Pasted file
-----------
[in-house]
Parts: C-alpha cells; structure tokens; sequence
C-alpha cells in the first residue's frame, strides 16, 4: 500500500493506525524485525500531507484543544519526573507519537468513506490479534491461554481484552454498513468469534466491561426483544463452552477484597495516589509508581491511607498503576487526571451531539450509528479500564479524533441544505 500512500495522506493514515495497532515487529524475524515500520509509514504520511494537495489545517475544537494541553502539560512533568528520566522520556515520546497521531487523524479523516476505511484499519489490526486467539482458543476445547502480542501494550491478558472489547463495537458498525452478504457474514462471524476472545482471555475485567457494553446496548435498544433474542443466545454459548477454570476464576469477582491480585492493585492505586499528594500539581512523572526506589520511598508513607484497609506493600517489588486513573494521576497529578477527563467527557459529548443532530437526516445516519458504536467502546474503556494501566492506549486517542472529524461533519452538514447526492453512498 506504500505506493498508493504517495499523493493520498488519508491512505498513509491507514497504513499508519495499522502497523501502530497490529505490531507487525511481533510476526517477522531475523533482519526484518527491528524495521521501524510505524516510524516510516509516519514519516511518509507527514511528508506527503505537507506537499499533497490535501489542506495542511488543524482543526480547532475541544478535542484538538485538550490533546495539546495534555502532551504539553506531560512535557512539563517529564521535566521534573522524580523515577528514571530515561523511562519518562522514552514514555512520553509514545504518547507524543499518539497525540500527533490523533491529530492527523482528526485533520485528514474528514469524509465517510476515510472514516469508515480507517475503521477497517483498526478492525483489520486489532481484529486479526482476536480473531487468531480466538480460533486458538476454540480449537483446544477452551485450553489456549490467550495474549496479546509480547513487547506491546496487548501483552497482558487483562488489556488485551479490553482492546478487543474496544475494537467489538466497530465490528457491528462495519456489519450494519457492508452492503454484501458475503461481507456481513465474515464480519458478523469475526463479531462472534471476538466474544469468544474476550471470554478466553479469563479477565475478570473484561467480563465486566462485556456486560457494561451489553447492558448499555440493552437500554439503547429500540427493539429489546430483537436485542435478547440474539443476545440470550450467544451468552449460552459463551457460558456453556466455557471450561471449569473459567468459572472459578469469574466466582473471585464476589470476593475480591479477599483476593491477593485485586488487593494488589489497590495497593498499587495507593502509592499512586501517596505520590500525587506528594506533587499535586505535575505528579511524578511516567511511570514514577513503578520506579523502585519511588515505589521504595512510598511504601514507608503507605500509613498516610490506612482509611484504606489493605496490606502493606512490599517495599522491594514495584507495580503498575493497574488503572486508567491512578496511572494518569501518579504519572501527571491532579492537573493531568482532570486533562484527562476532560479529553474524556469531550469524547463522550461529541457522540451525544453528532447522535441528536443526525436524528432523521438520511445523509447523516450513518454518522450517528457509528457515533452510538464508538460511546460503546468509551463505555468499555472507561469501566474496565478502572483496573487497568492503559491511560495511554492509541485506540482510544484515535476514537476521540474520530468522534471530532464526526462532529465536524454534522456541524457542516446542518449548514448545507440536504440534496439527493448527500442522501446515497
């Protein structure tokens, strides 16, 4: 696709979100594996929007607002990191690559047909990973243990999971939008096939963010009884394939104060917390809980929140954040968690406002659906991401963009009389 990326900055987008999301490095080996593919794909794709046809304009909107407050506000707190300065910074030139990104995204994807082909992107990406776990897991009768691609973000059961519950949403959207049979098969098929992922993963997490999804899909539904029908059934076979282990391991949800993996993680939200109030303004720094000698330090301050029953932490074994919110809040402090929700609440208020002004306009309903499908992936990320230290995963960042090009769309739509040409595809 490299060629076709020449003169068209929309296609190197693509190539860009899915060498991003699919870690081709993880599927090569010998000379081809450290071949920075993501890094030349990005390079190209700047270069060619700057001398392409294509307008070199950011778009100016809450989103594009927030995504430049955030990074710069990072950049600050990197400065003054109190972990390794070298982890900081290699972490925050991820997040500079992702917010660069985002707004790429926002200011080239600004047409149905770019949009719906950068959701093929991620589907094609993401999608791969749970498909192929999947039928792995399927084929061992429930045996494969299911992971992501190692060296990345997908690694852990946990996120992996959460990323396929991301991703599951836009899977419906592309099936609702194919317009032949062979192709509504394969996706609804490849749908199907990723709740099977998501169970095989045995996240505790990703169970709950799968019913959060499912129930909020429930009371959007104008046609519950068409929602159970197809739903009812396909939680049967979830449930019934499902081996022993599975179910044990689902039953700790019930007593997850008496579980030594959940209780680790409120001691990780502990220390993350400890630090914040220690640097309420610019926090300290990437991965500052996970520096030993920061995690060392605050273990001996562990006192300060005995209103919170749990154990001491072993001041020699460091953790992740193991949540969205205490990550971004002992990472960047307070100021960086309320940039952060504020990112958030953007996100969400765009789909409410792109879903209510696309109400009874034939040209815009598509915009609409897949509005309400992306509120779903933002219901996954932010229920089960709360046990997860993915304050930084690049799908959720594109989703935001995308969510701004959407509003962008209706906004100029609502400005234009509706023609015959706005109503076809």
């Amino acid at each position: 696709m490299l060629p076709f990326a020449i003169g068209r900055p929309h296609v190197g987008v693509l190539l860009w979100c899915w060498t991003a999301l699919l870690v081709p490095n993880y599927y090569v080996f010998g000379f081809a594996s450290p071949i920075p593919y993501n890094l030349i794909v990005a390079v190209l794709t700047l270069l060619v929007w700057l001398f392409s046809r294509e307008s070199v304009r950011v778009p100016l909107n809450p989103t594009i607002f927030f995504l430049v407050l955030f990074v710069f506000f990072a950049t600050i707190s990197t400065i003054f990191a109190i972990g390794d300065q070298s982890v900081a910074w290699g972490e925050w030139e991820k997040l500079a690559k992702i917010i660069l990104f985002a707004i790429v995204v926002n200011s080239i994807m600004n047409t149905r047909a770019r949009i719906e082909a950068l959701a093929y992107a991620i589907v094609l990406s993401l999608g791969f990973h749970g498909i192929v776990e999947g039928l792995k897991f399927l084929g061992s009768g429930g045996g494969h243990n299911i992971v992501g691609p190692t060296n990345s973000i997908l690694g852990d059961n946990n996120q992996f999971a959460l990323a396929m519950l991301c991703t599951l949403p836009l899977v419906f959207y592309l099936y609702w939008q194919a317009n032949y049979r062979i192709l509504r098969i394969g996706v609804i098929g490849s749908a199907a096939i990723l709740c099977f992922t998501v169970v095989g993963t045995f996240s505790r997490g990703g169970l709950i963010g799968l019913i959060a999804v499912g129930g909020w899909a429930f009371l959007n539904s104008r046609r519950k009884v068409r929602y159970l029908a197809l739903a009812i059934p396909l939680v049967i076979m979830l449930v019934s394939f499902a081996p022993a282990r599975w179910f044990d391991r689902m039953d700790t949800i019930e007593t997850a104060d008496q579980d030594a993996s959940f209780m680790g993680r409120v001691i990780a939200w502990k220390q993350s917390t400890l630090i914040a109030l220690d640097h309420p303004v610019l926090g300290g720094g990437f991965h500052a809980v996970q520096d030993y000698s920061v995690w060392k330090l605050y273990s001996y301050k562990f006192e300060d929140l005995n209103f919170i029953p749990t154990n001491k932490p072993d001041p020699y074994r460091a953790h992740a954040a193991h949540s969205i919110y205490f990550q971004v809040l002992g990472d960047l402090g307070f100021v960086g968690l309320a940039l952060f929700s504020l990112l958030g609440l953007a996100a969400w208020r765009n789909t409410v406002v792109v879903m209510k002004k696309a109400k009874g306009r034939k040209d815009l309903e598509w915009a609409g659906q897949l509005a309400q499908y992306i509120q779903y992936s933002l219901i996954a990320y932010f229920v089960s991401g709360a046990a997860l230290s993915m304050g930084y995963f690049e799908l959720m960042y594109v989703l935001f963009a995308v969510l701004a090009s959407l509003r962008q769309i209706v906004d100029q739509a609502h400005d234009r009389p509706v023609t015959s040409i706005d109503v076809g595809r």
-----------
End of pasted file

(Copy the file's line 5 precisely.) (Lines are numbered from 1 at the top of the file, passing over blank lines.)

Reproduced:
């Amino acid at each position: 696709m490299l060629p076709f990326a020449i003169g068209r900055p929309h296609v190197g987008v693509l190539l860009w979100c899915w060498t991003a999301l699919l870690v081709p490095n993880y599927y090569v080996f010998g000379f081809a594996s450290p071949i920075p593919y993501n890094l030349i794909v990005a390079v190209l794709t700047l270069l060619v929007w700057l001398f392409s046809r294509e307008s070199v304009r950011v778009p100016l909107n809450p989103t594009i607002f927030f995504l430049v407050l955030f990074v710069f506000f990072a950049t600050i707190s990197t400065i003054f990191a109190i972990g390794d300065q070298s982890v900081a910074w290699g972490e925050w030139e991820k997040l500079a690559k992702i917010i660069l990104f985002a707004i790429v995204v926002n200011s080239i994807m600004n047409t149905r047909a770019r949009i719906e082909a950068l959701a093929y992107a991620i589907v094609l990406s993401l999608g791969f990973h749970g498909i192929v776990e999947g039928l792995k897991f399927l084929g061992s009768g429930g045996g494969h243990n299911i992971v992501g691609p190692t060296n990345s973000i997908l690694g852990d059961n946990n996120q992996f999971a959460l990323a396929m519950l991301c991703t599951l949403p836009l899977v419906f959207y592309l099936y609702w939008q194919a317009n032949y049979r062979i192709l509504r098969i394969g996706v609804i098929g490849s749908a199907a096939i990723l709740c099977f992922t998501v169970v095989g993963t045995f996240s505790r997490g990703g169970l709950i963010g799968l019913i959060a999804v499912g129930g909020w899909a429930f009371l959007n539904s104008r046609r519950k009884v068409r929602y159970l029908a197809l739903a009812i059934p396909l939680v049967i076979m979830l449930v019934s394939f499902a081996p022993a282990r599975w179910f044990d391991r689902m039953d700790t949800i019930e007593t997850a104060d008496q579980d030594a993996s959940f209780m680790g993680r409120v001691i990780a939200w502990k220390q993350s917390t400890l630090i914040a109030l220690d640097h309420p303004v610019l926090g300290g720094g990437f991965h500052a809980v996970q520096d030993y000698s920061v995690w060392k330090l605050y273990s001996y301050k562990f006192e300060d929140l005995n209103f919170i029953p749990t154990n001491k932490p072993d001041p020699y074994r460091a953790h992740a954040a193991h949540s969205i919110y205490f990550q971004v809040l002992g990472d960047l402090g307070f100021v960086g968690l309320a940039l952060f929700s504020l990112l958030g609440l953007a996100a969400w208020r765009n789909t409410v406002v792109v879903m209510k002004k696309a109400k009874g306009r034939k040209d815009l309903e598509w915009a609409g659906q897949l509005a309400q499908y992306i509120q779903y992936s933002l219901i996954a990320y932010f229920v089960s991401g709360a046990a997860l230290s993915m304050g930084y995963f690049e799908l959720m960042y594109v989703l935001f963009a995308v969510l701004a090009s959407l509003r962008q769309i209706v906004d100029q739509a609502h400005d234009r009389p509706v023609t015959s040409i706005d109503v076809g595809r």